After mixing thoroughly, I added the concrete to the form in two layers, vibrating the first layer with a reciprocating saw with the blade removed to remove the air bubbles. After getting out as many bubbles as I could, I added another layer of concrete, totally filling the form, and used a straight piece of wood to screed, or level out, the surface. I finished it off by vibrating the form again to remove the last of the air bubbles.

Step 4

I let the concrete cure in the form for 48 hours before removing it. After removing it, I gave it another few days to cure before moving on to sanding.

The surface of the table looked great right out of the form, but some of the edges weren't perfect due to my sloppy silicone work. I used a file and some 120 grit sandpaper to smooth this out.

Once the edges were smooth, I removed the dust and then applied two coats of a concrete sealer.

I let the concrete cure in the form for 48 hours before removing it. After removing it, I gave it another few days to cure before moving on to sanding.

The surface of the table looked great right out of the form, but some of the edges weren't perfect due to my sloppy silicone work. I used a file and some 120 grit sandpaper to smooth this out.

Once the edges were smooth, I removed the dust and then applied two coats of a concrete sealer.

Step 5

Cut the metal base pieces to length and weld the base hexagon. I used standard 1⁄2" rebar for this project, which I picked up from my local home center. If I had planned better, I could have bought the pieces in pre-cut lengths and avoided the cutting. I cut six pieces to form another hexagon, just like the top, and then added a bevel to the ends of the pieces using a belt grinder.

I used a welder to attach the pieces to each other, first tacking them in place and then coming back and filling in the welds with more weld material.

Cut the metal base pieces to length and weld the base hexagon. I used standard 1⁄2" rebar for this project, which I picked up from my local home center. If I had planned better, I could have bought the pieces in pre-cut lengths and avoided the cutting. I cut six pieces to form another hexagon, just like the top, and then added a bevel to the ends of the pieces using a belt grinder.

I used a welder to attach the pieces to each other, first tacking them in place and then coming back and filling in the welds with more weld material.

Step 6

Cut the base sides and top, weld, and grind. The shape I chose for the top part of the base was a triangle, as it fit within the shape of the hexagonal concrete top well. If I had thought ahead, I could have made this base and just put it directly in the concrete form while pouring the concrete, but I didn't think of that idea for some reason.

To connect the top and bottom of the base, I used a few more pieces of rebar and formed long triangular sections to span the area between these sections. I welded them in place, and then reinforced all of the welds before grinding the welds smooth using an angle grinder.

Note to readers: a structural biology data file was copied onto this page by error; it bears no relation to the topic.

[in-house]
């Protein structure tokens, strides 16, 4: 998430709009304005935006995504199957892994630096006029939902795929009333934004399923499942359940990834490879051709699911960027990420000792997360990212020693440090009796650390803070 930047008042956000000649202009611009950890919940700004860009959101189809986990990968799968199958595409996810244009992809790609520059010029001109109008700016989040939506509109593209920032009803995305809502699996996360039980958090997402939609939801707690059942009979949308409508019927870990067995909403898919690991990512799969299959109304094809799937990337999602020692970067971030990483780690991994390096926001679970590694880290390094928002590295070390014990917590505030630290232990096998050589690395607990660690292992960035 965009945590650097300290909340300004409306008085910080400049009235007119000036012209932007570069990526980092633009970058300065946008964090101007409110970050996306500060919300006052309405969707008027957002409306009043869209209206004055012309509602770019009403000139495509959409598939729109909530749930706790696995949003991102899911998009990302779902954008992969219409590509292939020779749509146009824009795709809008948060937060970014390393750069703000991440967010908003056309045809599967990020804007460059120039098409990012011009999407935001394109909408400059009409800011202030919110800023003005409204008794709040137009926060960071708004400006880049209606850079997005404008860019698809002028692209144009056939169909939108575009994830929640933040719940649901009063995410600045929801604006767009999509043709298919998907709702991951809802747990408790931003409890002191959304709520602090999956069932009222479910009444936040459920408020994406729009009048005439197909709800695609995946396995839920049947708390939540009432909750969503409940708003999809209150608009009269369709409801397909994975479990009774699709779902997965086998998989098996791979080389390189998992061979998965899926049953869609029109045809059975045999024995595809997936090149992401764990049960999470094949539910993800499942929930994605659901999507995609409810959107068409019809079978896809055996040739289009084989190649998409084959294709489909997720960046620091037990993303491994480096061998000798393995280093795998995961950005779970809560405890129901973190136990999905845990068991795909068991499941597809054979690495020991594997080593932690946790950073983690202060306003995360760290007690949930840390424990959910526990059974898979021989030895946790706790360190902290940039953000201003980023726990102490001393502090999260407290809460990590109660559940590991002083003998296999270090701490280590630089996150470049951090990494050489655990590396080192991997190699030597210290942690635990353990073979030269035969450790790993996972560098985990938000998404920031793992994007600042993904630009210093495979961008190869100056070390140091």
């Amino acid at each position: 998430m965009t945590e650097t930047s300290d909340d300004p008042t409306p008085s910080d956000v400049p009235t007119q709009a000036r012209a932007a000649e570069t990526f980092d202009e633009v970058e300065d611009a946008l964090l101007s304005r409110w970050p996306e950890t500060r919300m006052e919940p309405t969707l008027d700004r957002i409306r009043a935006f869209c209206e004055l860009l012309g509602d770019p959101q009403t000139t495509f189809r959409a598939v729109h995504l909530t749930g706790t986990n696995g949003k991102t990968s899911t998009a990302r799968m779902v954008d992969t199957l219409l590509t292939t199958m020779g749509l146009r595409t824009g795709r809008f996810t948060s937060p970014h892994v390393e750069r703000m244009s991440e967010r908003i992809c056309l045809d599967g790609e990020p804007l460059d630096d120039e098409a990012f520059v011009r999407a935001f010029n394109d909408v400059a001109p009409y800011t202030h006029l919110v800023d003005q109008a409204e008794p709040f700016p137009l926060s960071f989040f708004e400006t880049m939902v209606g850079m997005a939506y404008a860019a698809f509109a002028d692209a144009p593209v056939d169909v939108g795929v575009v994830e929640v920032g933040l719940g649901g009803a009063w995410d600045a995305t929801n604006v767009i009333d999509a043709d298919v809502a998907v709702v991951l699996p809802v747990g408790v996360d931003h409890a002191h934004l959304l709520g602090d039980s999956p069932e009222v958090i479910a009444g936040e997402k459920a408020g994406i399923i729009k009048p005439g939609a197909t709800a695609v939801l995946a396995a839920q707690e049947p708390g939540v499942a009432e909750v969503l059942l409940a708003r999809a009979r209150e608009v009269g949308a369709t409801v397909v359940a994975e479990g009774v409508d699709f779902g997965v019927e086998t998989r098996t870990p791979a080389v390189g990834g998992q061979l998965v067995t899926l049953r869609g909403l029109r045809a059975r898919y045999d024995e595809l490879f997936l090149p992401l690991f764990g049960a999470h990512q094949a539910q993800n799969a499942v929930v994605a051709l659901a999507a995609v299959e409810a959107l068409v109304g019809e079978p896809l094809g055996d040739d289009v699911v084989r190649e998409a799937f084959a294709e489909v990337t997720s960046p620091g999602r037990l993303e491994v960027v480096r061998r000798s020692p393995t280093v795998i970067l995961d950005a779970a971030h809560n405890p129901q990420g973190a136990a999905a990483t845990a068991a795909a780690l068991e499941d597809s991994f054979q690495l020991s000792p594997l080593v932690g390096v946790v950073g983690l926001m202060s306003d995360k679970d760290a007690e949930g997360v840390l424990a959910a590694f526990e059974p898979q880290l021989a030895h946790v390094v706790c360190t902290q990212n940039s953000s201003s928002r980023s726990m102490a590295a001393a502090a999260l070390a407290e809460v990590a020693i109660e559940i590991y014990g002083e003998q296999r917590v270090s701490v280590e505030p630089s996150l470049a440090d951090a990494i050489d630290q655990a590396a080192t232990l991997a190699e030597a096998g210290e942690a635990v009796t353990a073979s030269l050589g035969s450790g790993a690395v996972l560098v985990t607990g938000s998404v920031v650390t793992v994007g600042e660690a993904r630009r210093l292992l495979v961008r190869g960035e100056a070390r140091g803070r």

Cut the base sides and top, weld, and grind. The shape I chose for the top part of the base was a triangle, as it fit within the shape of the hexagonal concrete top well. If I had thought ahead, I could have made this base and just put it directly in the concrete form while pouring the concrete, but I didn't think of that idea for some reason.

To connect the top and bottom of the base, I used a few more pieces of rebar and formed long triangular sections to span the area between these sections. I welded them in place, and then reinforced all of the welds before grinding the welds smooth using an angle grinder.

Step 7

Paint the base and attach it to the concrete top. I applied a few coats of a rust-inhibiting primer to the base, then added a few coats of white enamel paint.

After letting the paint dry overnight, I attached the base to the top using 1⁄2" conduit straps and masonry screws. Make sure to pre-drill the holes using a specialized masonry bit and make sure your drill is on hammer mode.

With the base attached, the table is finished!

Paint the base and attach it to the concrete top. I applied a few coats of a rust-inhibiting primer to the base, then added a few coats of white enamel paint.

After letting the paint dry overnight, I attached the base to the top using 1⁄2" conduit straps and masonry screws. Make sure to pre-drill the holes using a specialized masonry bit and make sure your drill is on hammer mode.

With the base attached, the table is finished!

Finished Product

Hopefully you enjoyed this project! This was my first time working with concrete and I'm really happy with the way it turned out. I also think the rebar adds a nice texture to the base while the white paint gives it a clean, modern look.

Project 19 of 64

Arrow Fastener on Pinterest

Follow on Pinterest

How do you Arrow?

#madewitharrow

Sign Up For
Some Awesome

X

Hey there! We’ve updated our Privacy and Cookie Policies at the request of some of our friends in Europe. Click Accept to let us know you’re okay with the updates. Thanks!

View Cookie Policy Accept